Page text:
At first glance, the script is deceptively simple looking, containing a single Set Field step per table. Since there are only two tables with virtual calcs, there are only two script steps.

5-12-2013 12-37-01 AM

Let’s examine the second Set Field, the one for Donors, wherein four virtual calcs are defined:

5-12-2013 11-04-34 PM

“FNO” is a custom function that stands for “field name only” — it uses the GetFieldName function but then strips off the table occurrence so you get just the field name.

What’s going on with the substitutions on the {{A}}, {{B}} and {{C}} place holders? They aren’t strictly necessary, but I’m finding them useful when building complex calcs, as way to identify objects (fields, TOs) that we want to a) protect from renaming, and b) make visible to DDR analysis tools such as BaseElements or Inspector. [Thank you Bruce Robertson and Barry Isakson for convincing me this was worth doing.]

…and here’s the result:

5-12-2013 7-15-26 PM

Hmm… the first one’s a bit of a mess, isn’t it? Of course this is merely a cosmetic problem — the virtual calc works fine, and FileMaker doesn’t care how it looks. Still, it would be nice if it were more legible.

5-13-2013 8-59-59 AMAlso, I’m not excited about having to manually escape these quotation marks in the Set Field step. Not because it can’t be done, but they add a layer of tedium and obfuscation, and as you may recall, one of my original goals from part 1 in this series was to be able to define and debug virtual calc syntax in the data file via the Data Viewer, like so:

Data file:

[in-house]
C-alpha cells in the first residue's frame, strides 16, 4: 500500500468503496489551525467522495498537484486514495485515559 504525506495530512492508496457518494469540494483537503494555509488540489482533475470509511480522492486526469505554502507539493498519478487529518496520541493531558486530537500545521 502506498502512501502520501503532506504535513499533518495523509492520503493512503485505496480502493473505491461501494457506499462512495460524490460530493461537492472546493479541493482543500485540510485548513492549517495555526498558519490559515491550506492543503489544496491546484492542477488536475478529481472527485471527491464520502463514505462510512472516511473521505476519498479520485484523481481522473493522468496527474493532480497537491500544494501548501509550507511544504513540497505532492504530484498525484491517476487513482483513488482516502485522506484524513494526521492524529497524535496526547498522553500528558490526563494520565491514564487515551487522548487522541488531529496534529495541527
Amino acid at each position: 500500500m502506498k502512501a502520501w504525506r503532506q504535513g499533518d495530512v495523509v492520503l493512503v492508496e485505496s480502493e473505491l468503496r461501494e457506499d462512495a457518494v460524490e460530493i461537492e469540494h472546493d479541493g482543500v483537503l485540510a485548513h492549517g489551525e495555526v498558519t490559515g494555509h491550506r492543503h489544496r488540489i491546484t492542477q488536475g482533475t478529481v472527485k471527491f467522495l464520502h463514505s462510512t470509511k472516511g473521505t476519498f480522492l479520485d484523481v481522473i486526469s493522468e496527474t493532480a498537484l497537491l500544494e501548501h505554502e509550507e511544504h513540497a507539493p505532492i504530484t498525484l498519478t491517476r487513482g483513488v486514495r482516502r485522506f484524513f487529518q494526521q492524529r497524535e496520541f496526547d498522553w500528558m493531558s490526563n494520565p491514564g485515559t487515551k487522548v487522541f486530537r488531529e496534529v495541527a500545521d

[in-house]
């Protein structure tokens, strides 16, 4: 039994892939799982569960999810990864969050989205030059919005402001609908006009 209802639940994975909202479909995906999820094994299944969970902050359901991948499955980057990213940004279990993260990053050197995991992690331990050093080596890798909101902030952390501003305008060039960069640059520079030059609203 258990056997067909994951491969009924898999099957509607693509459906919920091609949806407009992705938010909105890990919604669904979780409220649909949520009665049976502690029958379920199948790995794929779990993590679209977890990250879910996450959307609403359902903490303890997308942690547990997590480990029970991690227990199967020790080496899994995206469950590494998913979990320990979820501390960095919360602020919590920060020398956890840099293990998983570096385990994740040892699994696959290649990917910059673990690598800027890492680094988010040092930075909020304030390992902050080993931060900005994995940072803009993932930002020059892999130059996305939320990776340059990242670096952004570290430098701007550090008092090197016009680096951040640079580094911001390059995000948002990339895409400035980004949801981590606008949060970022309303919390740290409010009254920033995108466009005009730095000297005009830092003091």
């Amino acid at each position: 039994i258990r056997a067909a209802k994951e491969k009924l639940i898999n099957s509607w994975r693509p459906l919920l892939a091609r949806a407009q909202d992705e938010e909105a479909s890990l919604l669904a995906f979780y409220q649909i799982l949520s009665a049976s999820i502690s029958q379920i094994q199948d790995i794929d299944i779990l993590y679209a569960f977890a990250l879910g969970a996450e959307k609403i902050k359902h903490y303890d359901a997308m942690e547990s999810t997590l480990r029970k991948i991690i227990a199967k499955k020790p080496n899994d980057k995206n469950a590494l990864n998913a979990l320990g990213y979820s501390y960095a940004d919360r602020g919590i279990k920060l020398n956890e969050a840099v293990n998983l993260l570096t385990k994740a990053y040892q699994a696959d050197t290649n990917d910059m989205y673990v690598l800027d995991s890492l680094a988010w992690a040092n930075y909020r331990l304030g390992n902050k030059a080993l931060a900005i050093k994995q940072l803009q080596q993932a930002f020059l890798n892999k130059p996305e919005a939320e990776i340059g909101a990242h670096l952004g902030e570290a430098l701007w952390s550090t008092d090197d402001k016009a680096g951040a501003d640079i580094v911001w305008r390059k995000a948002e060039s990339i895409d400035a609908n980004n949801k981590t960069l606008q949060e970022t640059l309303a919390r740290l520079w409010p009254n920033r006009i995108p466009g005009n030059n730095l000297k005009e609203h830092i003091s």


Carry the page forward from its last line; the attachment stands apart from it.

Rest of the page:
5-13-2013 9-15-47 AM

And while I’m complaining, another thing that bothers me about all the demos we’ve seen so far in this series is the replication of the virtual calculation itself in hundreds or thousands of fields, because if I ever decide to redefine it, there will be a lot of places it needs to be changed.

5-13-2013 11-04-16 AM

So demo #2 has achieved its objectives, but at costs I’m not thrilled about paying, and in demo #3 I attempt to mitigate some of this.

Demo #3

5-13-2013 10-35-15 AM

First off, in this demo I have moved the virtual calc definition parsing logic into a custom function, so now fields can be defined like this…

5-13-2013 11-14-25 AM

…and the CF can do the heavy lifting, and if I ever change the rules for parsing defs, I only have to update the CF, rather than hundreds or thousands of individual VC fields.